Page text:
JABIR IBN HAIYAN (GEBER)

Generally known as the “Father of Chemistry”

JABIR IBN HAIYAN (Latinized to GEBER) - Generally known as the Father of Chemistry

Abu Musa Jābir ibn Hayyān (born c. 721 in Tus, Iran–died c. 815 in Kufa, Iraq) was a prominent polymath: a chemist and alchemist, astronomer and astrologer, engineer, geologist, philosopher, physicist, and pharmacist and physician. Born and educated in Tus, located in Iran’s Persian heartland of Khorasan, he later traveled to Kufa. Jābir is held to be the first practical alchemist. His name was Latinized as “Geber” in the Christian West, usually referred to as Pseudo-Geber.

The Jabirian corpus:
In total, nearly 3,000 treatises and articles are credited to Jabir ibn Hayyan. Following the pioneering work of Paul Kraus, who demonstrated that a corpus of some several hundred works ascribed to Jābir were probably a medley from different hands, mostly dating to the late ninth and early tenth centuries, many scholars believe that many of these works consist of commentaries and additions by his followers,[citation needed] particularly of an Ismaili persuasion.

The scope of the corpus is vast: cosmology, music, medicine, magic, biology, chemical technology, geometry, grammar, metaphysics, logic, artificial generation of living beings, along with astrological predictions, and symbolic Imâmî myths.
The 112 Books dedicated to the Barmakids, viziers of Caliph Harun al-Rashid. This group includes the Arabic version of the Emerald Tablet, an ancient work that proved a recurring foundation of and source for alchemical operations. In the Middle Ages it was translated into Latin (Tabula Smaragdina) and widely diffused among European alchemists.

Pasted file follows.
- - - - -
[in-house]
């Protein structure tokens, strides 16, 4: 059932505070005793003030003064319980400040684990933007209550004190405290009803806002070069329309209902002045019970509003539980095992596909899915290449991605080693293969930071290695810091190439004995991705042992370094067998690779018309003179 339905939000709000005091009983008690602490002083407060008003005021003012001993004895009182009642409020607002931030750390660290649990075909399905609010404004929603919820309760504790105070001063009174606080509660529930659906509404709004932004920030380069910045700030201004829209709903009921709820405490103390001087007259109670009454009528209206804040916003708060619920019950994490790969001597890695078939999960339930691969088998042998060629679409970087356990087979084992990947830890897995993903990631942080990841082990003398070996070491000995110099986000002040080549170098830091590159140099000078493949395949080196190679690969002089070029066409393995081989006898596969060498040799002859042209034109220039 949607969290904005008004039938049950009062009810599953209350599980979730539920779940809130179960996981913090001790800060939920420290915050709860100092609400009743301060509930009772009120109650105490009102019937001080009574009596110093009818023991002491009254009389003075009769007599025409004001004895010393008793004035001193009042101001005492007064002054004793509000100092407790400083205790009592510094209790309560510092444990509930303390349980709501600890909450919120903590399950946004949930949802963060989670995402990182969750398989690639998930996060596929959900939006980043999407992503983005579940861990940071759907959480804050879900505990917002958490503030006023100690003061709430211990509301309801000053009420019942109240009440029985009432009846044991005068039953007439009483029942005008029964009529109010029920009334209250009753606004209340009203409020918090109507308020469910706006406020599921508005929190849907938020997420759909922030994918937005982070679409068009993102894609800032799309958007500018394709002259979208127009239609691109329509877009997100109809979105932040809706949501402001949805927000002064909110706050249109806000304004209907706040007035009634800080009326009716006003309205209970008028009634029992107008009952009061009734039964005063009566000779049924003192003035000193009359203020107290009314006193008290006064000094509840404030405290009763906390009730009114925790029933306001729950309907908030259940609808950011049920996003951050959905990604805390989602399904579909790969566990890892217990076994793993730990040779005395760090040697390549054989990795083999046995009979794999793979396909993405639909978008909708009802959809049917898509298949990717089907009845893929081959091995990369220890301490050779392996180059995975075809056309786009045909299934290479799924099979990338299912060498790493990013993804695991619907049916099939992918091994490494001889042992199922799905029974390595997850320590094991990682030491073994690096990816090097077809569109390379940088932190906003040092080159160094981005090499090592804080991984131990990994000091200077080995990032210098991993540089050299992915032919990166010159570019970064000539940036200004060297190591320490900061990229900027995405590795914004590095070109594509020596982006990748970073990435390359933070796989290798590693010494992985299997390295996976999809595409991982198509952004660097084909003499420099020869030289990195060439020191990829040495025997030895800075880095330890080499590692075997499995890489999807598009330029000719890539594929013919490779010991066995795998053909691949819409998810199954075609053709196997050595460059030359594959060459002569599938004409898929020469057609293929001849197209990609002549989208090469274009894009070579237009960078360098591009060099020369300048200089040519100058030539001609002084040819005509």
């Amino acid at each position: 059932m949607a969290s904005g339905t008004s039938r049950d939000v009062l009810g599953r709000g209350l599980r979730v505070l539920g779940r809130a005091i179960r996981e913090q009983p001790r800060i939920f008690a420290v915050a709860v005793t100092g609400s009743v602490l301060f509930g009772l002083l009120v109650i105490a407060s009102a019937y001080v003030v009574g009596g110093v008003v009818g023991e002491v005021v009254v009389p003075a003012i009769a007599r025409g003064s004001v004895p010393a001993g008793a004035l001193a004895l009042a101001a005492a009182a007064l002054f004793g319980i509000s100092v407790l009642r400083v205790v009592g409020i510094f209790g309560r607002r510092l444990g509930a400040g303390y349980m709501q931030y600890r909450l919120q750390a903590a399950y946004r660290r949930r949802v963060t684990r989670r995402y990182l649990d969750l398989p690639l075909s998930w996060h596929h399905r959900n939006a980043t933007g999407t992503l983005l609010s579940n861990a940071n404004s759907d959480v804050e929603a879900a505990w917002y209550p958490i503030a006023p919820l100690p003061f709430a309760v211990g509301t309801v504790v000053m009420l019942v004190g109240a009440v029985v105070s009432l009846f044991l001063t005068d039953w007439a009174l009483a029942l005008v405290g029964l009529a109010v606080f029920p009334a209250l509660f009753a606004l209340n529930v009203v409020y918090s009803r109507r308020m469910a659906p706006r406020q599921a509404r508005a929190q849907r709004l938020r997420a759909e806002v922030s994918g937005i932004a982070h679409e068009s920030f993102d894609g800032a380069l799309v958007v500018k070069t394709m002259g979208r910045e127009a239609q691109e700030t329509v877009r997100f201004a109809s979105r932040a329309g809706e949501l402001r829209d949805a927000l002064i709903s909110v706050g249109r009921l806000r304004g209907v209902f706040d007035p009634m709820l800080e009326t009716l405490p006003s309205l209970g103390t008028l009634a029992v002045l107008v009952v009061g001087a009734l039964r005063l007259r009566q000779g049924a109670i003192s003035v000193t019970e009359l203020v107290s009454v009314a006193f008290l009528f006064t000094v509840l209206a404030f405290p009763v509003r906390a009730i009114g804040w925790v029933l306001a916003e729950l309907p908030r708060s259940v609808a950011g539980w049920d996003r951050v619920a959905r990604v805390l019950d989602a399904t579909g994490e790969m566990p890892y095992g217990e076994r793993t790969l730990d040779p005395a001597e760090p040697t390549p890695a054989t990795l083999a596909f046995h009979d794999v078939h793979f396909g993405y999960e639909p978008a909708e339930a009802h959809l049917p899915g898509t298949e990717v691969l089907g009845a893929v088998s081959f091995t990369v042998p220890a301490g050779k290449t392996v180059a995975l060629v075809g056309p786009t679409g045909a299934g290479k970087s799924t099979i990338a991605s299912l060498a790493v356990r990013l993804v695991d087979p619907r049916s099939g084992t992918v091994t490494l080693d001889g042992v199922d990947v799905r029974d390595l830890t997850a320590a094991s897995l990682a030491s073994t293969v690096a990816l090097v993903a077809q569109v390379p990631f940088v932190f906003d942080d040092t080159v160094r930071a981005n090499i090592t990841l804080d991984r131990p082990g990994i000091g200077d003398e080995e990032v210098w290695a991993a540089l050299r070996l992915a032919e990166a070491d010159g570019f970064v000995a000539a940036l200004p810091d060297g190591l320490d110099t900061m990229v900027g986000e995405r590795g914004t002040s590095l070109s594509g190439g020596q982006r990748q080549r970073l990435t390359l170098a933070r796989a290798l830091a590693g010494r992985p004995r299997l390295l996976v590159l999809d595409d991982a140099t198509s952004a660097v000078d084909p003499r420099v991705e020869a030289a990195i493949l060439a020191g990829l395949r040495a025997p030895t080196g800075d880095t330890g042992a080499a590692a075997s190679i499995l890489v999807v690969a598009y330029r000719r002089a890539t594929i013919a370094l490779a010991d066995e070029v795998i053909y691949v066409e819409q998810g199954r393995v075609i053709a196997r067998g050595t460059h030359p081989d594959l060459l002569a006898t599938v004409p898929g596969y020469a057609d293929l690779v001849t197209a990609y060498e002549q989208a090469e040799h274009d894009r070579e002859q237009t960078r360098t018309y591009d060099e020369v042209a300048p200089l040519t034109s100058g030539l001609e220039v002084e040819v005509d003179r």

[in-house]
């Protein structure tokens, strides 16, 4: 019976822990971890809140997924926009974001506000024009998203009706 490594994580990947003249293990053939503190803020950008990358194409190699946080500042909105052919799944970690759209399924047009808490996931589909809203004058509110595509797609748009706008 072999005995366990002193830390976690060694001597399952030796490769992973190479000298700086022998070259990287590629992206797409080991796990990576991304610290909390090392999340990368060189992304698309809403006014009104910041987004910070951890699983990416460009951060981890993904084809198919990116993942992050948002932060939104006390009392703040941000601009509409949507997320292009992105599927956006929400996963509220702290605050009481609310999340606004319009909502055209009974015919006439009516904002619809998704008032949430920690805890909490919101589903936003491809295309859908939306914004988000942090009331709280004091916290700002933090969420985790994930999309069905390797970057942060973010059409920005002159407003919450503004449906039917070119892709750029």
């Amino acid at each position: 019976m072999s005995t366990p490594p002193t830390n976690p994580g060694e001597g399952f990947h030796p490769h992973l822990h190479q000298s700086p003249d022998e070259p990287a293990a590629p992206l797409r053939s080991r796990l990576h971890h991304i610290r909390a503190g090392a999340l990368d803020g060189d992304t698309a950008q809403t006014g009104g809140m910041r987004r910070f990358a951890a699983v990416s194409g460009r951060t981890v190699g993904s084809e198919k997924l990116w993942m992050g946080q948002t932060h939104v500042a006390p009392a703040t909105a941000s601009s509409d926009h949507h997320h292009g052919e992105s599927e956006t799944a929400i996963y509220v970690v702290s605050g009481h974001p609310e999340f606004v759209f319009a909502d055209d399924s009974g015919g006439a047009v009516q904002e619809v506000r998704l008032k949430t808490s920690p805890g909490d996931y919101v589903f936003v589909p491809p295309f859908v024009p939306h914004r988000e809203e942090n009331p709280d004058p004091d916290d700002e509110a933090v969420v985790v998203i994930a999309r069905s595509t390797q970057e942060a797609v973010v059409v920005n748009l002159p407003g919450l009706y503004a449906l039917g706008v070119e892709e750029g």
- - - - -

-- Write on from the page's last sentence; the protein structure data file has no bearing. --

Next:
The Seventy Books, most of which were translated into Latin during the Middle Ages. This group includes the Kitab al-Zuhra (“Book of Venus”) and the Kitab Al-Ahjar (“Book of Stones”).
The Ten Books on Rectification, containing descriptions of alchemists such as Pythagoras, Socrates, Plato and Aristotle.
The Books on Balance; this group includes his most famous ‘Theory of the balance in Nature’.

Jābir states in his Book of Stones (4:12) that “The purpose is to baffle and lead into error everyone except those whom God loves and provides for”. His works seem to have been deliberately written in highly esoteric code, so that only those who had been initiated into his alchemical school could understand them. It is therefore difficult at best for the modern reader to discern which aspects of Jābir’s work are to be read as symbols (and what those symbols mean), and what is to be taken literally. Because his works rarely made overt sense, the term gibberish is believed to have originally referred to his writings (Hauck, p. 19).